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Psych





VIDEO: “Holy Roller” Finds DEATHCHANT Doing Very Bad Things

image courtesy artist's bandcamp page

L.A.-based heavy metal / stoner rock quartet DEATHCHANT have released their sophomore album, Waste, on label Riding Easy Records, and you can watch the music video for track “Holy Roller” below.

The first thing to remark on is how the album was recorded: in a rented cabin up in secluded Big Bear, CA. According to T.J. Lemieux, singer and guitarist, “we packed a big-ass van and set up in the living room and kitchen, tracked it live, with overdubs after.” Despite the humble setup, the album has both a professional clarity and a hard-hitting brutality, especially on the vinyl version, which the author of this review was able to enjoy at maximum volume at a recent evening at Permanent Records Roadhouse in Cypress Park.

Track “Holy Roller” opens with cutting, rusty distorted slices of rhythm guitar at battle with dissonant feedback howls to arrive at your ears first, before both are shoved out of the way by a pummeling bass/drum combo. Soon, the vocals enter, sounding like a platoon of demented monks yelling unholy, apocalyptic incantations from inside a cave. Meanwhile, start-stop doubled guitar lines bring the chaos to a temporary halt, before cranking back up to break-neck speed, until the half-time bridge that offers somewhat of a breather before the song transforms into an ultra-sludgy, Hawkwind-style chug. It’s part sludge metal, part grunge, part Thin Lizzy in its dual lead guitar lines, but at all points it’s compelling. Which is all the more impressive when you discover that most of the band’s music is improvised (!).

Finally, extra points to the band for connecting all the tracks on Waste together with droning, abstract interludes, giving the whole thing a sense of oneness and cohesion. DEATHCHANT work hard to create a complete atmosphere and populate it with heavy riffs, hypnotic grooves, and dark sludge. Where they’ll take us next is anyone’s guess, but one can be sure it’ll be somewhere worth heading. Gabe Hernandez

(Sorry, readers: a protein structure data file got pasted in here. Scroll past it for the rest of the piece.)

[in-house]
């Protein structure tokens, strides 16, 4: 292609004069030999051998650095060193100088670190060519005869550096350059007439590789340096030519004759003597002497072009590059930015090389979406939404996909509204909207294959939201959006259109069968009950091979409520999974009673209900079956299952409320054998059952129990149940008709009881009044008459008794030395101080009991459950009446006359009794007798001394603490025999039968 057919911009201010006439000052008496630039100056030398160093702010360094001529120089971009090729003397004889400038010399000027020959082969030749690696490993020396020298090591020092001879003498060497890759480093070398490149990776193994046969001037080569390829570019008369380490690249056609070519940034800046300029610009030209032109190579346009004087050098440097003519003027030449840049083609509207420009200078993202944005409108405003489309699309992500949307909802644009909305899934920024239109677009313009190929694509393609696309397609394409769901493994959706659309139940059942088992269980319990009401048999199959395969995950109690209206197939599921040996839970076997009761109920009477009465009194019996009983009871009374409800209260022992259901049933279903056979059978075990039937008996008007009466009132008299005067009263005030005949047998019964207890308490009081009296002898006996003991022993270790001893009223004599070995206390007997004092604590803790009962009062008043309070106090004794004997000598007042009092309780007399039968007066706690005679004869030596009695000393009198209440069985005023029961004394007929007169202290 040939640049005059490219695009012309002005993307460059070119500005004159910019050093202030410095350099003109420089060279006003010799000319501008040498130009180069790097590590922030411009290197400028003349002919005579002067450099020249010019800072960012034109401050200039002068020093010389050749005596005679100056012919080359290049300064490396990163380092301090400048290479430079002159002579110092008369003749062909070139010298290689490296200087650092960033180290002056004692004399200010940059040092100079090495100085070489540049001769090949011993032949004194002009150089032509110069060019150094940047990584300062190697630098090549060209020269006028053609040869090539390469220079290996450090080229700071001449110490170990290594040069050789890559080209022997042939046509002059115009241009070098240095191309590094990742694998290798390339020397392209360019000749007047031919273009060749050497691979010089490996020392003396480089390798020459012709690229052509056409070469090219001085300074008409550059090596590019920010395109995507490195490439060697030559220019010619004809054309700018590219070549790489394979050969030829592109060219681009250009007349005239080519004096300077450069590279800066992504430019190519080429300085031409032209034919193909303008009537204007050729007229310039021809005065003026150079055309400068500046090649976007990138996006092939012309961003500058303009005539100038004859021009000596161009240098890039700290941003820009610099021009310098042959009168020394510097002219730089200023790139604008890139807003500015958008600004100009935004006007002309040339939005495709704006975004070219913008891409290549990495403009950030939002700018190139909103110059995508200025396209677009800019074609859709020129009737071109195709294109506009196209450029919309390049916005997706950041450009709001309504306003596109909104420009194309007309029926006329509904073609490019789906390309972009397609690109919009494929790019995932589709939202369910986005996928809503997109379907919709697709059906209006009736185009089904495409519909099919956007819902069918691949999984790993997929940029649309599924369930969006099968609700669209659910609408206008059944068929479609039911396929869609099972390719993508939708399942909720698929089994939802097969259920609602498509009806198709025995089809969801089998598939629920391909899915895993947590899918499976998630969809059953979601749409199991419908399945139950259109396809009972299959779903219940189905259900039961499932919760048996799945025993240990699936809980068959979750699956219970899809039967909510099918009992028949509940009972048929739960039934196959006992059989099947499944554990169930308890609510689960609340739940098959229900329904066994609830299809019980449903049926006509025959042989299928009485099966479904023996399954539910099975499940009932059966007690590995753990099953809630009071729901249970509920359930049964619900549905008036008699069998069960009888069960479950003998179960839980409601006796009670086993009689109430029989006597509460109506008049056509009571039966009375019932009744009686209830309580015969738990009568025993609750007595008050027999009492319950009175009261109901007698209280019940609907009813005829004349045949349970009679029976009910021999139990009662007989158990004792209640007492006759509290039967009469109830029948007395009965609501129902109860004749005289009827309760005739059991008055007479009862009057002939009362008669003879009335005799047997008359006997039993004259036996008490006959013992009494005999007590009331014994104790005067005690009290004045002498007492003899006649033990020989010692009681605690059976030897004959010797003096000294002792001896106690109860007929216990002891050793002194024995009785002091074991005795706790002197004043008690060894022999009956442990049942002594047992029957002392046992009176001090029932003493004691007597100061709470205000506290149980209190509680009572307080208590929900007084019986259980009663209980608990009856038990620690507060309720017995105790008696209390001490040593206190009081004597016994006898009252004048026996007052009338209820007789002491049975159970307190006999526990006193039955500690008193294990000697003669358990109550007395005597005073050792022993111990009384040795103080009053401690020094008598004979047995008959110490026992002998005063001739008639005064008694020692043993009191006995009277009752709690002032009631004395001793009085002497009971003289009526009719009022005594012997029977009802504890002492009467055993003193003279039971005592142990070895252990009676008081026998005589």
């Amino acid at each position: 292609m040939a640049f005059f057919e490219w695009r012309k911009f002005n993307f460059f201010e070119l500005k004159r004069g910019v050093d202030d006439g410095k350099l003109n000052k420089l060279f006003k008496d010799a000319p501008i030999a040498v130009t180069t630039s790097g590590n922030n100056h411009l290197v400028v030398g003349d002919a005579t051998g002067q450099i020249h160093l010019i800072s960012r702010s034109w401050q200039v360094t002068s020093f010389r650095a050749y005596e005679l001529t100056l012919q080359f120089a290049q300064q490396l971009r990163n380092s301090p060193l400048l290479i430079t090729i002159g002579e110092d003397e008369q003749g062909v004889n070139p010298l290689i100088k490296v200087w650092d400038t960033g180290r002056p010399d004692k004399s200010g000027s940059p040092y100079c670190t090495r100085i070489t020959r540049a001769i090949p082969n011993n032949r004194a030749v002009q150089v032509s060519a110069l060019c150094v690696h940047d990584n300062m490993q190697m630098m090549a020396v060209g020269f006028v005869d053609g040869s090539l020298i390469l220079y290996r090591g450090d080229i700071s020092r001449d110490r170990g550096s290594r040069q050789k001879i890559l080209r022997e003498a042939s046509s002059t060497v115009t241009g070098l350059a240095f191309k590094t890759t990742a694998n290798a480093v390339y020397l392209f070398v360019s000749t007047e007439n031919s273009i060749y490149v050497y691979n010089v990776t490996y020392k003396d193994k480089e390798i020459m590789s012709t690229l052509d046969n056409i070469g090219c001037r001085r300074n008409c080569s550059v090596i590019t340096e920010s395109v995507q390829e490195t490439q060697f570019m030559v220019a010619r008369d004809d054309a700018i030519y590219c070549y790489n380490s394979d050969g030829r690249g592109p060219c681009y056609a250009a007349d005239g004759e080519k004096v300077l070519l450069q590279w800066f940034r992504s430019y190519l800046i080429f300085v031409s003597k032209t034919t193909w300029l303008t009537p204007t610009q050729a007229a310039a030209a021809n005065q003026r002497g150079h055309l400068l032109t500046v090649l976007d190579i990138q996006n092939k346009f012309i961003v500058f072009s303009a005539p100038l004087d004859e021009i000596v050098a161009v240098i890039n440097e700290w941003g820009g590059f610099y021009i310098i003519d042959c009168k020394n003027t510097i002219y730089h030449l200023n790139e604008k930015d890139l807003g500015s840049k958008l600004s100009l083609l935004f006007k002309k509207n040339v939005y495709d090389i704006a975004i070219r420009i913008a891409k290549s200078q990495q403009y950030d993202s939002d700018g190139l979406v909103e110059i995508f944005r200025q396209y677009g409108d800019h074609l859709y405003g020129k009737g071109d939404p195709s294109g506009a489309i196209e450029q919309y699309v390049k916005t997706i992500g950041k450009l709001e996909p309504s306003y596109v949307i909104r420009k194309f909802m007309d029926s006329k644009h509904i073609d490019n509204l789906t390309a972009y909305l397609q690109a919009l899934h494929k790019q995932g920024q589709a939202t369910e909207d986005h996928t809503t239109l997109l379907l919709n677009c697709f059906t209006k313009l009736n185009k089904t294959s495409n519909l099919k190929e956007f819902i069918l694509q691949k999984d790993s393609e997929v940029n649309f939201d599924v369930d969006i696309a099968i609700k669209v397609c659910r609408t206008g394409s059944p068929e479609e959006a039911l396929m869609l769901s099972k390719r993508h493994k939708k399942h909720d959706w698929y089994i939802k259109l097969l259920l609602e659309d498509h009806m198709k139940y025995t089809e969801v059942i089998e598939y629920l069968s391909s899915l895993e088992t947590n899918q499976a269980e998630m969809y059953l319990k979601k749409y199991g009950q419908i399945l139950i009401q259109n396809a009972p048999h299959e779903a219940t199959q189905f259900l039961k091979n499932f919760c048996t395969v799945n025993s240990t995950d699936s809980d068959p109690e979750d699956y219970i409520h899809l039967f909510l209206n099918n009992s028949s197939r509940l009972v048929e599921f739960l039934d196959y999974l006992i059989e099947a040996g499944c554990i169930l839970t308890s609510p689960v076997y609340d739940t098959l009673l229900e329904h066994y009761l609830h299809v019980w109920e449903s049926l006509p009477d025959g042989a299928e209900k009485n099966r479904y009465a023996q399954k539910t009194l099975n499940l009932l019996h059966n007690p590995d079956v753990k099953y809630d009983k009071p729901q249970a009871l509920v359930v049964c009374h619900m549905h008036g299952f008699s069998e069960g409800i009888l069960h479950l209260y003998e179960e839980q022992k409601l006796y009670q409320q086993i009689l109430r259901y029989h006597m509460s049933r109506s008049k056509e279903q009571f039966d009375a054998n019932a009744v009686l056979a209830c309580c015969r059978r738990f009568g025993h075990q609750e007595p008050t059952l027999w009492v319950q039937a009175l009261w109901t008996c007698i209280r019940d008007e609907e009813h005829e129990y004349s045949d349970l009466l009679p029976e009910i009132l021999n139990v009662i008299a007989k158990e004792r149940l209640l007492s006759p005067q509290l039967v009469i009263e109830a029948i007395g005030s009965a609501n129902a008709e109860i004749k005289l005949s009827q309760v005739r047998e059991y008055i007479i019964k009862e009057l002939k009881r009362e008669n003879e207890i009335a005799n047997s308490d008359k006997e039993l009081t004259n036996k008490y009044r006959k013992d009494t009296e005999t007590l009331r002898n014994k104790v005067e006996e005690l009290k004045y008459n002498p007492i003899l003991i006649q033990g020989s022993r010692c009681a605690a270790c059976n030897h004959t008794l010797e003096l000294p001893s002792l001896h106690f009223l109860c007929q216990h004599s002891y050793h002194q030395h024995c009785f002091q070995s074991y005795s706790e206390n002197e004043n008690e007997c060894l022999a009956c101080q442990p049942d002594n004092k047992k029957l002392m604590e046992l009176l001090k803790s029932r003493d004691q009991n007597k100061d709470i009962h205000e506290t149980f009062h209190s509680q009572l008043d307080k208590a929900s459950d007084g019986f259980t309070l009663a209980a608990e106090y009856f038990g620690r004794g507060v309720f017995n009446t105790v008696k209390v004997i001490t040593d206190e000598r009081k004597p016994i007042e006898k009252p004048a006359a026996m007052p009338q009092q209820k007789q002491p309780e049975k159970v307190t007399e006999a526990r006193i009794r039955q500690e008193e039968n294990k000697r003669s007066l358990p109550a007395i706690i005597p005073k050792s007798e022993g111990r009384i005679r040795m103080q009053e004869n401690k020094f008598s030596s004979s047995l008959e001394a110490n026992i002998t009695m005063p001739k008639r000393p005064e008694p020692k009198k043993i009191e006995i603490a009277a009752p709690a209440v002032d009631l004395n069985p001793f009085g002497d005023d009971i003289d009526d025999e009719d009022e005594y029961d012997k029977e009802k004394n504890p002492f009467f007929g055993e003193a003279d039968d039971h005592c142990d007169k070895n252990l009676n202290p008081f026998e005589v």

Tobacco City

Tobacco City recently announced that their debut full-length album, Tobacco City, USA, will be released via Scissor Tail Records on July 30th. The album, which will be available on vinyl and digitally, will include the group's two most recent singles, "Never On My Mind" and "Blue Raspberry".

Psych Folk of Lexi Goddard (Guitar/Vocals), Chris Coleslaw (Guitar/Vocals), Nick Usalis (Pedal Steel), Eliza Weber (Bass/Vocals), and Josh Condon (Drums).

You can catch Tobacco City at Empty Bottle on November 26th with Rookie and Brbra Bush.

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Supergroup Sighting at Far Out: Bowlice Play The Boleys

 A special evening at the Far Out Lounge presents a unique superband moment and premiere of BOWLICE, featuring members of The Boleys (@smokeaboleys) and Mug Dog (@mugdog_atx). These two bands have previously played together at various venues in town from Far Out to Kick Butt, but this is their first joint performance. Mug Dog’s heaviness and subliminal funk complement the psychedelic playfulness of the Boleys when they come together as BOWLICE. 

On the eve of the solar eclipse, multi-colored lights dance on the ceiling as the evening’s bands play for an intimate crowd of fans, friends, birthday girls, and music lovers who are out on a Tuesday night. As BOWLICE plays Boley’s songs and engages the growing audience with a spirited, crowdsourced game of “Who can scream the loudest?”, the evening is full of shirtless men aplenty and long hair a-flowing. There is a love fest of shooting hearts and gesticulated glee to one another before the superband moves into the Boley’s song, “Fuck You.” 

 

The band’s synergy is palpable when the guitarist of the Boleys and the bassist of Mug Dog straight up rub their instruments together, strings kissing and bending. The sensuality of the music bangs through the PA system. A kind stranger from the crowd helps restore a cymbal gone askew, and then receives the microphone to howl along with Ethan Boley, lead vocalist and guitarist. All members of the superband contribute to an incredibly memorable live performance. 

 

Far Out Lounge has a massive outside seating area covered by a large tent. The thundering bass and drums, and dancing magentas and yellows make the tent feel like a rock music revival. It was a fun, festive show to see musicians be playful with each other as well as feel free to be themselves authentically, as they should! Take this as your sign to go out on a weeknight and participate in the immaculate return of live music. This might have been a once-in-a-lifetime opportunity to witness BOWLICE but both bands have several upcoming shows you can catch this summer.